Former Minister Lynne Brown expected back at Zondo Commission on Monday

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The Commission of Inquiry into State Capture will hear Eskom-related evidence from the former Minister of Department of Public Enterprises, Ms Lynette Brown on Monday morning.

Last week, Brown denied allegations of wrongdoing at Eskom while she was a minister. Brown served her term under former President Jacob Zuma from 2014 until she was fired in 2018.

Although Brown admitted to the Commission knowing one of the Gupta brothers, she has denied playing a role in enabling Capture at the power utility. She told Deputy Chief Justice of the Commission Raymond Zondo she is appearing before the Commission to clear her name, separate narrative from reality and set her tainted reputation straight.

The former Public Enterprise Minister said she did not know some board members appointed to Eskom in 2014 had links to the Guptas.

Brown said she opted to advertise board positions in the newspapers rather than getting lists of names from her department’s database. Brown thought the advert was a good idea and hoped it would add alternative names to the database.

Brown also told the commission she got shocked to learn some board members had links to the Gupt’s. She said if the Gupta companies had been blacklisted by the Department of Public Enterprises (DPE) some of the board members would not have served in Eskom in 2014. She denied the Gupta’s influenced her decision relating to board members at Eskom

“And when the issue got raised by the media I then instituted a second conflict of interest process and it’s in that area that even though Mr. Pamenskey for example, he listed that he was from Oakbay and it was a Gupta Linked company and I asked him to resign and he chose to resign I think,” she said.

Brown denied claims that she set in motion a decision by the Eskom board to suspend four top executives in 2015 to pave way for executives who were more sympathetic to Gupta-linked entities.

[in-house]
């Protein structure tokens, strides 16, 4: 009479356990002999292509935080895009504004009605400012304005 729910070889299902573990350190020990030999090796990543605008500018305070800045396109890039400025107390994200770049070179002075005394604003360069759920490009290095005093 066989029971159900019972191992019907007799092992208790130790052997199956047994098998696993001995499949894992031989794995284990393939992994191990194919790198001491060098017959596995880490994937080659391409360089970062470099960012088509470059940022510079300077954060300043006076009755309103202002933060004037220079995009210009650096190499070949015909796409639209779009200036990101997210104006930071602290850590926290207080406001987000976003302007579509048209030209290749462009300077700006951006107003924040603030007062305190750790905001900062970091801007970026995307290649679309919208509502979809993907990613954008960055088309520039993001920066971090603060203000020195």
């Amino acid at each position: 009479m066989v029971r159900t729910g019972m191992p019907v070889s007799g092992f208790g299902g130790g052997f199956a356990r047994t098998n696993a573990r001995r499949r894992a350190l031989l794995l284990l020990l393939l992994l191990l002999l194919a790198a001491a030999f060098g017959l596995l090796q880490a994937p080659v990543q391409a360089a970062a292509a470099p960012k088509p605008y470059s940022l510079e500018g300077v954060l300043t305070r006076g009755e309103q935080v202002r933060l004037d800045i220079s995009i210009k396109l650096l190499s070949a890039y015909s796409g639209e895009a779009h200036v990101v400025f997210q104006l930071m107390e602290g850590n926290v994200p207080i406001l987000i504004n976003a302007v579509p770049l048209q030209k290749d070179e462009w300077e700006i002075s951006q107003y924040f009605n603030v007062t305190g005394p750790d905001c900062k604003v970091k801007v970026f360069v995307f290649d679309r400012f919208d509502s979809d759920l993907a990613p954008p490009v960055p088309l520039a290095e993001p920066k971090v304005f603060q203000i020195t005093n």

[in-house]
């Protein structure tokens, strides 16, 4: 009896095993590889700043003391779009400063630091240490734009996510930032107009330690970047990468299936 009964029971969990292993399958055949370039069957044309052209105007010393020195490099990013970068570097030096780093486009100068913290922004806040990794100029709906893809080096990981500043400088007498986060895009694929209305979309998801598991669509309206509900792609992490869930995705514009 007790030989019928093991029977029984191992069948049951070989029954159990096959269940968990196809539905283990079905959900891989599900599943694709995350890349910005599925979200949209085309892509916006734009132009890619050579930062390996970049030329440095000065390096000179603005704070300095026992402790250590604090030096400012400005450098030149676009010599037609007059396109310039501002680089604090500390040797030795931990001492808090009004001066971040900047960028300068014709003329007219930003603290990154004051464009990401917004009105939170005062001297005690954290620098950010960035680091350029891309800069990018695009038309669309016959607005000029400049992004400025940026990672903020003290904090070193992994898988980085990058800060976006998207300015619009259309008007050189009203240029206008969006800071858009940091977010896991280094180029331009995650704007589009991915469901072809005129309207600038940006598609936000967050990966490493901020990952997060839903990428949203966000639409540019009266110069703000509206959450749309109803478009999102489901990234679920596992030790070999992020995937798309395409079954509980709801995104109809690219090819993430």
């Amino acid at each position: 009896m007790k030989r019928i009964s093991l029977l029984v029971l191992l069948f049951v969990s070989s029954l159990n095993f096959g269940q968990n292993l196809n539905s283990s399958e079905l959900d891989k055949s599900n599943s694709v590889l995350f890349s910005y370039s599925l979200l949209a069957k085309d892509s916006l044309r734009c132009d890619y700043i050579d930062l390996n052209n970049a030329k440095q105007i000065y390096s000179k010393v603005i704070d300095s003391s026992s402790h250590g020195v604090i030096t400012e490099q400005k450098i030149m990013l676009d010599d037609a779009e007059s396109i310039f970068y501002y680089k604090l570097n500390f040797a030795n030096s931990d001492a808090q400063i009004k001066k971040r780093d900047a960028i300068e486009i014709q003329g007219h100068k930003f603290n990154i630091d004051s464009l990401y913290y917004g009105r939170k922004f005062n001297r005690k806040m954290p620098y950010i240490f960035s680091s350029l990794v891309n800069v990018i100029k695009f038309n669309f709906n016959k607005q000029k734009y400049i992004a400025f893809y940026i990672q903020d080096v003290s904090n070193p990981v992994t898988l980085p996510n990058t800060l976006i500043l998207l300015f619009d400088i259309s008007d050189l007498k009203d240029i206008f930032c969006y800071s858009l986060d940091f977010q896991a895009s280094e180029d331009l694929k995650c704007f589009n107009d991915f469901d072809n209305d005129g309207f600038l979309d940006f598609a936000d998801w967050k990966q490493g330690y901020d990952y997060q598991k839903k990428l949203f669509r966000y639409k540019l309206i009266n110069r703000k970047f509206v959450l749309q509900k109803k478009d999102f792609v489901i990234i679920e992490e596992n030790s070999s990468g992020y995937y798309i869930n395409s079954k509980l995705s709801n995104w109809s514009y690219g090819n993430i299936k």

Former Eskom board members had earlier told the Commission that Brown had supported their decision to institute an inquiry against these executives who were later plunged from the entity.

“I have been listening to quite a number of board members and because I said these are the areas that they had to focus on that in essence I told them these are the people that had to leave. I don’t think I said that these executives must be allowed to step aside. What I did say is this must happen as quickly as possible, irrespective of whether the executives must step aside or not,” she said.

The former minister said she stepped aside from formal politics because there were what she termed as unprecedented attacks on her family and friends. Brown says there has been a narrative by the media and society that she was one of the enablers of State Capture.

“The chairperson has to make a decision on whether I was part of capturing the state and capturing the state was whether I was part of the Gupta’s the president and all of that. But that wasn’t the worst part of the attacks I think the attacks came to where it actually dealt with personal matters and dealt with people who had absolutely nothing to do with my personal work,” she added.

Brown blamed the complex governance structures as the main reasons why most State-Owned Entities fail. She also told the Commission she knew Ajay Gupta and had met him 10 years ago when she was MEC for finance. Brown said she met him on a trip to India with the then Minister in the Presidency, Essop Pahad.

Brown’s testimony in the video below: